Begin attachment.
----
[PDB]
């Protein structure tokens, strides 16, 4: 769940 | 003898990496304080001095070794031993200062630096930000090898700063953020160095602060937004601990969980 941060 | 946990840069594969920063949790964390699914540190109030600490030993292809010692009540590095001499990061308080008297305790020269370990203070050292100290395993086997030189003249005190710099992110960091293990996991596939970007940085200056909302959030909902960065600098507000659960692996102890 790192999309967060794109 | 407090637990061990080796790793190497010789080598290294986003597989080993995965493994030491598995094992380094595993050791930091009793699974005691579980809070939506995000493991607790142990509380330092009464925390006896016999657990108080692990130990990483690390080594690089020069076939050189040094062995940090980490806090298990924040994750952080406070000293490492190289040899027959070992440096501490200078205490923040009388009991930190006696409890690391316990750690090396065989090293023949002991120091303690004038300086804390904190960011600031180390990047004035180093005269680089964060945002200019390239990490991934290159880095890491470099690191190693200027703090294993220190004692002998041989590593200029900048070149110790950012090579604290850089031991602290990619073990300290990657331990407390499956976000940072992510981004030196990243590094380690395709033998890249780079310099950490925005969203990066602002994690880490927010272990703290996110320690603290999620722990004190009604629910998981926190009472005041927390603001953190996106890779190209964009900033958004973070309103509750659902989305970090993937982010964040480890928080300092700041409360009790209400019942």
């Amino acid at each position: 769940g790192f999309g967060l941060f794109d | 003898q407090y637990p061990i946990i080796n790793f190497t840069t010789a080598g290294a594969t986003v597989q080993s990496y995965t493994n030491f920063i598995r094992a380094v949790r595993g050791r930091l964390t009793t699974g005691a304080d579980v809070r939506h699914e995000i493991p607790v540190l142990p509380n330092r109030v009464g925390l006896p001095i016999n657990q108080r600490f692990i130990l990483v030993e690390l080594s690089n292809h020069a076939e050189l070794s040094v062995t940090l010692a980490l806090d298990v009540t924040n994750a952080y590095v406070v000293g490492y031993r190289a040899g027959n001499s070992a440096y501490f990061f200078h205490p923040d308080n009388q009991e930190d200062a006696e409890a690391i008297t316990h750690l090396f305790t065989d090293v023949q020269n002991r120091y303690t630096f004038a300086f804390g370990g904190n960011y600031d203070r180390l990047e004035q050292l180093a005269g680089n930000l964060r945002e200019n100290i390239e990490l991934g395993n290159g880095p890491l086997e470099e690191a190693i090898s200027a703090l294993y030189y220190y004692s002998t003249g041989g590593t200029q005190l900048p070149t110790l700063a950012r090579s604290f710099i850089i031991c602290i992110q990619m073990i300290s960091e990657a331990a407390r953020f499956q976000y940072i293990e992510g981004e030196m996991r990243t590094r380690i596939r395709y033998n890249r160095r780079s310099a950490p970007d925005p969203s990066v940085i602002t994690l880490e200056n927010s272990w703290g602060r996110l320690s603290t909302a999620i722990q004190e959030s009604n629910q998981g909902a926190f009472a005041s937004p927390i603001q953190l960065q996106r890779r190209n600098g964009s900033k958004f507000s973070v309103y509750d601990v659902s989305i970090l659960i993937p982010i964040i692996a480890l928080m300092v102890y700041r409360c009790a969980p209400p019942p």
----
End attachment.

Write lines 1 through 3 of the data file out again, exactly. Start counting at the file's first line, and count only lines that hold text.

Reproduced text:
[PDB]
């Protein structure tokens, strides 16, 4: 769940 | 003898990496304080001095070794031993200062630096930000090898700063953020160095602060937004601990969980 941060 | 946990840069594969920063949790964390699914540190109030600490030993292809010692009540590095001499990061308080008297305790020269370990203070050292100290395993086997030189003249005190710099992110960091293990996991596939970007940085200056909302959030909902960065600098507000659960692996102890 790192999309967060794109 | 407090637990061990080796790793190497010789080598290294986003597989080993995965493994030491598995094992380094595993050791930091009793699974005691579980809070939506995000493991607790142990509380330092009464925390006896016999657990108080692990130990990483690390080594690089020069076939050189040094062995940090980490806090298990924040994750952080406070000293490492190289040899027959070992440096501490200078205490923040009388009991930190006696409890690391316990750690090396065989090293023949002991120091303690004038300086804390904190960011600031180390990047004035180093005269680089964060945002200019390239990490991934290159880095890491470099690191190693200027703090294993220190004692002998041989590593200029900048070149110790950012090579604290850089031991602290990619073990300290990657331990407390499956976000940072992510981004030196990243590094380690395709033998890249780079310099950490925005969203990066602002994690880490927010272990703290996110320690603290999620722990004190009604629910998981926190009472005041927390603001953190996106890779190209964009900033958004973070309103509750659902989305970090993937982010964040480890928080300092700041409360009790209400019942």
């Amino acid at each position: 769940g790192f999309g967060l941060f794109d | 003898q407090y637990p061990i946990i080796n790793f190497t840069t010789a080598g290294a594969t986003v597989q080993s990496y995965t493994n030491f920063i598995r094992a380094v949790r595993g050791r930091l964390t009793t699974g005691a304080d579980v809070r939506h699914e995000i493991p607790v540190l142990p509380n330092r109030v009464g925390l006896p001095i016999n657990q108080r600490f692990i130990l990483v030993e690390l080594s690089n292809h020069a076939e050189l070794s040094v062995t940090l010692a980490l806090d298990v009540t924040n994750a952080y590095v406070v000293g490492y031993r190289a040899g027959n001499s070992a440096y501490f990061f200078h205490p923040d308080n009388q009991e930190d200062a006696e409890a690391i008297t316990h750690l090396f305790t065989d090293v023949q020269n002991r120091y303690t630096f004038a300086f804390g370990g904190n960011y600031d203070r180390l990047e004035q050292l180093a005269g680089n930000l964060r945002e200019n100290i390239e990490l991934g395993n290159g880095p890491l086997e470099e690191a190693i090898s200027a703090l294993y030189y220190y004692s002998t003249g041989g590593t200029q005190l900048p070149t110790l700063a950012r090579s604290f710099i850089i031991c602290i992110q990619m073990i300290s960091e990657a331990a407390r953020f499956q976000y940072i293990e992510g981004e030196m996991r990243t590094r380690i596939r395709y033998n890249r160095r780079s310099a950490p970007d925005p969203s990066v940085i602002t994690l880490e200056n927010s272990w703290g602060r996110l320690s603290t909302a999620i722990q004190e959030s009604n629910q998981g909902a926190f009472a005041s937004p927390i603001q953190l960065q996106r890779r190209n600098g964009s900033k958004f507000s973070v309103y509750d601990v659902s989305i970090l659960i993937p982010i964040i692996a480890l928080m300092v102890y700041r409360c009790a969980p209400p019942p």